Sunday, July 17, 2005

Using to fisk as a verb

I have just discovered what could be the earliest use of the the word fisk as a verb. On December 24, 2001, Glenn Reynolds wrote on Instapundit,
STEPHANIE SALTER WAS CHANNELING JESUS, and I was going to write something about it, but the holiday season afflicted me with too much charity and cheerfulness to give her the sound Fisking that she so richly deserved.
If anyone knows of an earlier use of the word, please let me know. (Note that Reynolds uses the term casually, as if it would already be known to his readers; so there could well be an earlier citation somewhere. But I cannot find one.)

Note that an Andrew Sullivan piece entitled "The Pathology of Robert Fisk" and posted December 9, 2001, is credited by Wikipedia as being the birth of fisking, even though the term itself is not used. In the piece, Sullivan refutes line by line (that is, he engages in the practice that would become known as fisking) an article by Fisk, a British journalist. In the target article, Fisk describes being set upon by an Afghan mob. But notably, Fisk writes that not does he not blame the mob, but he would have done the same in their place. Here is an excerpt from Fisk's piece:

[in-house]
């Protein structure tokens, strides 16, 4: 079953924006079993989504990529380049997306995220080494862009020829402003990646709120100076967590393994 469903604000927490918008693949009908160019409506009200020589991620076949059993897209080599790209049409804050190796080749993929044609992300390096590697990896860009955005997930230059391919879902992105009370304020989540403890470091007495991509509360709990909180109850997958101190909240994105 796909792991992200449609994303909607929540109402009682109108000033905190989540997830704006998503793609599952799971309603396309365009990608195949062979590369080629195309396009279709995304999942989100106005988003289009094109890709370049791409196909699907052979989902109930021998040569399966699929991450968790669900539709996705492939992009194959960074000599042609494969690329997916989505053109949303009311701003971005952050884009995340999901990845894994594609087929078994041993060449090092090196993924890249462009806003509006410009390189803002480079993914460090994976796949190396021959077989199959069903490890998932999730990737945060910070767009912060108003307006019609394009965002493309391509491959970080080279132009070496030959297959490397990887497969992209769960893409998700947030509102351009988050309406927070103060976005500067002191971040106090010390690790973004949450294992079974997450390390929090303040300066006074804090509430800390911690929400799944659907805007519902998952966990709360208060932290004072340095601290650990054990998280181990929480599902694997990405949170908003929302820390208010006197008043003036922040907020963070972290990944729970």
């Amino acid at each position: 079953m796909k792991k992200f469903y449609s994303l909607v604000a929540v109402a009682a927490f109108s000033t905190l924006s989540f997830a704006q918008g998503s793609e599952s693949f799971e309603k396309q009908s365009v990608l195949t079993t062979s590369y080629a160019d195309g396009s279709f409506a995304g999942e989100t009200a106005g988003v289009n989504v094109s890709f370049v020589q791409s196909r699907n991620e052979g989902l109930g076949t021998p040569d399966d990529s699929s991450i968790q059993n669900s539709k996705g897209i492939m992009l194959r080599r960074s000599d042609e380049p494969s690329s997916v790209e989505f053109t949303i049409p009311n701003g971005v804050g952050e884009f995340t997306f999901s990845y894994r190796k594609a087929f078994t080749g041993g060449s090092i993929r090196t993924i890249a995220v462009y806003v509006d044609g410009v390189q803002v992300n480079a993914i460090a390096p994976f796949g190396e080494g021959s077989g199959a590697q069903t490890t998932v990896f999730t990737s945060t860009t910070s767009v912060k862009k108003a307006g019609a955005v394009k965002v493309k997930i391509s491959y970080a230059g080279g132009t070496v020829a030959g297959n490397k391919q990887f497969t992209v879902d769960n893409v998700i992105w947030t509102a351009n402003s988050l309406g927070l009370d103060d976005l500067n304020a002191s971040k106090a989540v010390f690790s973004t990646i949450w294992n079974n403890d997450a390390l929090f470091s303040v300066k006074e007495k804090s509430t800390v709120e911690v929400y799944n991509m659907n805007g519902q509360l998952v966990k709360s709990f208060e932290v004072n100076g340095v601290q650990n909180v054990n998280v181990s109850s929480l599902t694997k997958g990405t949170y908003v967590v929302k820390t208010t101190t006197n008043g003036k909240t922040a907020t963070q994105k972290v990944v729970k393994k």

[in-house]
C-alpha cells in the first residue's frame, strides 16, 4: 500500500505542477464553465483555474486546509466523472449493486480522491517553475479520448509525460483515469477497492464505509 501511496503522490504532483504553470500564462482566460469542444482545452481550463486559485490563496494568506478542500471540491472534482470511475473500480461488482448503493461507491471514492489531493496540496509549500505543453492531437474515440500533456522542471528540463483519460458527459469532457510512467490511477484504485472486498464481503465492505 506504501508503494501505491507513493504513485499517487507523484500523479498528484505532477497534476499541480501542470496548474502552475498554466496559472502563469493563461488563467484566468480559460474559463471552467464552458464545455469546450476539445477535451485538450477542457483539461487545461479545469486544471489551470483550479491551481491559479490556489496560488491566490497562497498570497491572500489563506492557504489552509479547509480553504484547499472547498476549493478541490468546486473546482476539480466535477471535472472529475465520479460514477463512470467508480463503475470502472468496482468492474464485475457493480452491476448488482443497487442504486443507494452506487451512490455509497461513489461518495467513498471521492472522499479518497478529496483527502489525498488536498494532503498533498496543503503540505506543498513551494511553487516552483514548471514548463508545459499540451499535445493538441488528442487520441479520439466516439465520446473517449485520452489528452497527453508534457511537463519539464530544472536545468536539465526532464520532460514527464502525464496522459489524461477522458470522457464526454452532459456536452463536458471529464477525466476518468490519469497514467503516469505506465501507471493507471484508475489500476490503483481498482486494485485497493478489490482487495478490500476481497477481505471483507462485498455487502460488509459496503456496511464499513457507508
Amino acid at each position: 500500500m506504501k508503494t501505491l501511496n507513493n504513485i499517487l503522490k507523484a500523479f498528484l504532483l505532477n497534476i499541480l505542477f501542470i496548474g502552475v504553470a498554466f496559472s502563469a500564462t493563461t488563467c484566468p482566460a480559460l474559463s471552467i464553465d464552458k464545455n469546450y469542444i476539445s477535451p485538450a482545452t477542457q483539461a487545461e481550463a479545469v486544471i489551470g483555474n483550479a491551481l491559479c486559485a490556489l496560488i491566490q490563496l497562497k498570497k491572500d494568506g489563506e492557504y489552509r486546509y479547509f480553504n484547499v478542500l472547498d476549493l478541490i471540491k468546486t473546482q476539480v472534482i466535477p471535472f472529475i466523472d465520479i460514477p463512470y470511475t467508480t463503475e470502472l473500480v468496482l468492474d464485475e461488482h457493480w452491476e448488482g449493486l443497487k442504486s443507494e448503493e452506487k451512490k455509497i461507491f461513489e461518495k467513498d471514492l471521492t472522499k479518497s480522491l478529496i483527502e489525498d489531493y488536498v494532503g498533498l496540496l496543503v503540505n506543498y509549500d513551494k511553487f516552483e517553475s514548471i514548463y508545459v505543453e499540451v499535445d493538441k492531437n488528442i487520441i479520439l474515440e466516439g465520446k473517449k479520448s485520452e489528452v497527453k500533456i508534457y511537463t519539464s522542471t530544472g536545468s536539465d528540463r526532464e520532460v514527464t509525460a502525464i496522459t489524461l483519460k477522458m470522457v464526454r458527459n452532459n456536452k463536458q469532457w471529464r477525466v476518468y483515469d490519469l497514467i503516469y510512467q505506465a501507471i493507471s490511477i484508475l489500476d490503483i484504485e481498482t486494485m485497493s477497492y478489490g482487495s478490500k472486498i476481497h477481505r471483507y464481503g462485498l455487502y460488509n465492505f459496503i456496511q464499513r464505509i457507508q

They started by shaking hands. We said "Salaam aleikum" – peace be upon you – then the first pebbles flew past my face. A small boy tried to grab my bag. Then another. Then someone punched me in the back. Then young men broke my glasses, began smashing stones into my face and head. I couldn't see for the blood pouring down my forehead and swamping my eyes. And even then, I understood. I couldn't blame them for what they were doing. In fact, if I were the Afghan refugees of Kila Abdullah, close to the Afghan-Pakistan border, I would have done just the same to Robert Fisk. Or any other Westerner I could find.
Related post on the history of fisking here.